We face many difficulties in the field of behavioral health when it comes to substance abuse and addiction treatment. There a many disagreements regarding how treatment and recovery from addiction works most effectively.
To add to the problem, there is very little transparency in long term addiction recovery, and many individuals decline to engage in data collection. Oftentimes, this unwillingness is a result of anonymity which is a key role in individuals becoming willing to begin the process of treatment and recovery from addiction. This insistence on anonymity as part of the recovery process is understandable from the individual’s perspective given the stigma surrounding addiction and substance use disorder (SUD). However, lack of patient data makes finding common ground about effective addiction recovery, or developing a standardized set of protocols and procedures, very difficult.
Evidence has shown the effects of active addiction on the brain. The physical impact on the brain is very visible and measurable. Here is what we don’t know: how do people stay in long-term recovery and why? This question is very relevant because we don’t have enough longitudinal outcomes data about how successful recovery happens. However, it’s possible that by using outcomes data, data that covers the end result of a health care systems effect on a population of individuals, we can begin to identify the factors that contribute to long-term recovery. Through this method, we can begin to scratch the surface on successful addiction recovery, and hopefully move towards a standardized approach to treatment.
Application of Outcome Measurements in Addiction Recovery
It is important to note that addiction recovery doesn’t have outcomes that are as measurable as the treatment of let us say cancer, as an example, and it is altogether a different kind of disease. However, it’s clear in the example above, given the correlation of improved outcomes data and cancer mortality rates declining, that as a community we would greatly benefit in making a coordinated effort in discovering standardized and effective ways to treat addiction and Subtance use Disorder patients.
One way we can begin to work towards more standardized approaches to diagnose and treat those who suffer is to look at demographic differences leading to addiction and relapse: gender, age, socioeconomic background, drug of choice, presence of trauma, veteran status, and family dynamics to name a few. Such demographic variables could prove useful in determining the kind of recovery pathway a patient should take.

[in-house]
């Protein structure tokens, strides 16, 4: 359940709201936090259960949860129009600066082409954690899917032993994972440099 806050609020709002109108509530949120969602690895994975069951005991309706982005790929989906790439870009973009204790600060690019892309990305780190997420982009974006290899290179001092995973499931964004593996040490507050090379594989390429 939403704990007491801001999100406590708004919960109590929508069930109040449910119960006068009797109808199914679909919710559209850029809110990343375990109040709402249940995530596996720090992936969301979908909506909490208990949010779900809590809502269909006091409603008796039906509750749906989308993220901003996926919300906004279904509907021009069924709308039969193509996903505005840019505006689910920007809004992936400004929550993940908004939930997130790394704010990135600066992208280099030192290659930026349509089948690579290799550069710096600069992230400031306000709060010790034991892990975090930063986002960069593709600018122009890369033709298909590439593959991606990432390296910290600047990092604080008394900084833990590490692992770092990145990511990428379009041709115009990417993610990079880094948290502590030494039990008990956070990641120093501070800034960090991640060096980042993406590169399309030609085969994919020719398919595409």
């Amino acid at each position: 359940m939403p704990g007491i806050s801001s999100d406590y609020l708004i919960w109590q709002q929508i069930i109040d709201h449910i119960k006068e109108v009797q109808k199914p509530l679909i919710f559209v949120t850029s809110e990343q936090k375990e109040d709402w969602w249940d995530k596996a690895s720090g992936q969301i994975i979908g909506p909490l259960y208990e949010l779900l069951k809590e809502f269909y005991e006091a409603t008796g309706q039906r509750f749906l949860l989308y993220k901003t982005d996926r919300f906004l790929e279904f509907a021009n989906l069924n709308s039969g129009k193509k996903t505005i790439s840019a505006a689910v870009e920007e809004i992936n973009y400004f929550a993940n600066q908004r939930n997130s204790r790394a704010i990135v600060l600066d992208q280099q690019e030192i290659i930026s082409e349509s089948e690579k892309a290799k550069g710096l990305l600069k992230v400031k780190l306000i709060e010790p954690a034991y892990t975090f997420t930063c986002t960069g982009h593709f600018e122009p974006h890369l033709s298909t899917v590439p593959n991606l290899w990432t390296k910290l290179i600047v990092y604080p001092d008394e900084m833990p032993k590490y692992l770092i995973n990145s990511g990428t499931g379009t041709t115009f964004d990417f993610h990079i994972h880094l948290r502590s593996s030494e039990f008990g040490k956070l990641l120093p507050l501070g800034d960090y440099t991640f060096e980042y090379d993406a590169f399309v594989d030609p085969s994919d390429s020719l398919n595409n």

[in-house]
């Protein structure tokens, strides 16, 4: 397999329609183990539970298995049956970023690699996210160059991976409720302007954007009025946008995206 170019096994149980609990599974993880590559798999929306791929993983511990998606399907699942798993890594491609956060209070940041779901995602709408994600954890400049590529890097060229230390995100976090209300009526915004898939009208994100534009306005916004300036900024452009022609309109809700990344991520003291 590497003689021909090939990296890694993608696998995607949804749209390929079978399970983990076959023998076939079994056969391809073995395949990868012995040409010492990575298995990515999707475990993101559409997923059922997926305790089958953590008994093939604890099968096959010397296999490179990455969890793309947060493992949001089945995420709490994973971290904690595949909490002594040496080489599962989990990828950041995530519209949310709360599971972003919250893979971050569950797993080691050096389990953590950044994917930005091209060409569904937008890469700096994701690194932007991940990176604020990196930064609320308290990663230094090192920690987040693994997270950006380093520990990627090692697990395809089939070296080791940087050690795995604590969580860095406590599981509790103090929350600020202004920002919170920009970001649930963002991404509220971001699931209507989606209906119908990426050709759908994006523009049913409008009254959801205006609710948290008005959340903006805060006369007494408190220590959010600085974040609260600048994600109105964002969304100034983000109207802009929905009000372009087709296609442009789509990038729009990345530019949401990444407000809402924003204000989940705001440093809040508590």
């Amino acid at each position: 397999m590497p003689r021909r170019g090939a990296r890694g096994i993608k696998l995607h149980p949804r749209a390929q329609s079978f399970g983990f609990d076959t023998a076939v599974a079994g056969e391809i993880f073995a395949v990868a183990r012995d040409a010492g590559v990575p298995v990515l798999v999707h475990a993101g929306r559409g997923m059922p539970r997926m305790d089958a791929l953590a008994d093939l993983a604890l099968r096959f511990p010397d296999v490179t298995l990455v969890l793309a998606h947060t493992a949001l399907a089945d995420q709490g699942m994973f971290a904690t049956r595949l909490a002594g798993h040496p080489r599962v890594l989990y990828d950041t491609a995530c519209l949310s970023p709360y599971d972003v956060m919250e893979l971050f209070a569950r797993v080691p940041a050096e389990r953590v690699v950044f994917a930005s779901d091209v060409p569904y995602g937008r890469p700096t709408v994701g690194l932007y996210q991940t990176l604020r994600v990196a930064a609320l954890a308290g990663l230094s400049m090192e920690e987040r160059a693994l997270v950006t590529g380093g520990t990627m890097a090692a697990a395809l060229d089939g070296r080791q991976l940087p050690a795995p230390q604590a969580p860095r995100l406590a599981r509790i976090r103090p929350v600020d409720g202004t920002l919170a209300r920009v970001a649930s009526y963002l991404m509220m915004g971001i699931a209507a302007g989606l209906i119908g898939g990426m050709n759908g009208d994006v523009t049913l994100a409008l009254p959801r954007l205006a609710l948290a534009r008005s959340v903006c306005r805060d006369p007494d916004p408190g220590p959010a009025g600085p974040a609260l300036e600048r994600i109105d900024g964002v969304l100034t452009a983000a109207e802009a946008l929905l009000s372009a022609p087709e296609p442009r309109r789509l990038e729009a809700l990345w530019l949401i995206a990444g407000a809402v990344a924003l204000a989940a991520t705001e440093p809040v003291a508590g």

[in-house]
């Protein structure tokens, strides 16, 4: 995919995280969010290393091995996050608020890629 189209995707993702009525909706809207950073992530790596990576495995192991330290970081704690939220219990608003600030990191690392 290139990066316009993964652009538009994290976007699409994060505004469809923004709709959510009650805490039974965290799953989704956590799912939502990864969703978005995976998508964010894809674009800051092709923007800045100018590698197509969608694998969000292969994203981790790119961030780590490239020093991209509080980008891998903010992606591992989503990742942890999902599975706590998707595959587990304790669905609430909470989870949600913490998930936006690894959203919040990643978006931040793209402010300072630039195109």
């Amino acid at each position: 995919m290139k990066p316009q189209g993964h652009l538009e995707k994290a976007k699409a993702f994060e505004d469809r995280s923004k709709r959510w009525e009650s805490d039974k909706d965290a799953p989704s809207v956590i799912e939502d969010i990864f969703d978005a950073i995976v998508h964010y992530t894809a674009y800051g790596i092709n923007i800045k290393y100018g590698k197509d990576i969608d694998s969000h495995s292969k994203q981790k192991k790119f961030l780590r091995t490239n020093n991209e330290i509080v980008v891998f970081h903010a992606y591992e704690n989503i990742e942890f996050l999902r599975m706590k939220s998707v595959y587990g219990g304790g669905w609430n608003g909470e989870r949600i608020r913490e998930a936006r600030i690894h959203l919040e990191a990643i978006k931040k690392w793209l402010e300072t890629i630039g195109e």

If the addiction recovery community and all parties involved in the treatment spectrum were to come together and collect meaningful outcomes data, that had an adherence to certain treatment protocols as well as long-term recovery support like other chronic diseases, it’s possible we could see an increase in those maintaining long term recovery and a decrease in mortality from addiction relapse.
Collecting Outcomes Data Is Difficult
The data collected on cancer mortality spanned several decades and took the coordination of multiple institutions. Needless to say, it wasn’t an easy task. Collecting data on addiction recovery may be even harder. Where the signs of cancer relapse and remission are easy to detect, the same is not true in addiction recovery.
Addiction itself carries a lot of stigma in our society. Many who suffer from substance use disorde do not want to directly participate in any kind of research for the fear of judgement, or being belittled for their condition. Addiction recovery is typically an anonymous pursuit and those who suffer from substance use are often not as forthcoming as those who suffer from other chronic illnesses.
It is very important to understand that not every individual who suffers from Substance Use Disorder has the same severity of condition. Back to the cancer analogy: an individual with stage one breast cancer is going to be treated differently than an individual with stage four breast cancer. To take it one step further: a child with leukemia isn’t going to be treated the same way as an adult with pancreatic cancer. If that same distinction is applied to addiction as a chronic brain disease, then not all people that suffer from the disease would be classified with the same disease severity as they are now.
The 12 Step Model is probably the most widely known form of addiction recovery, and the easiest way to interpret the variation in individuals in recovery who have seemingly similar addictions. Consider these two scenarios: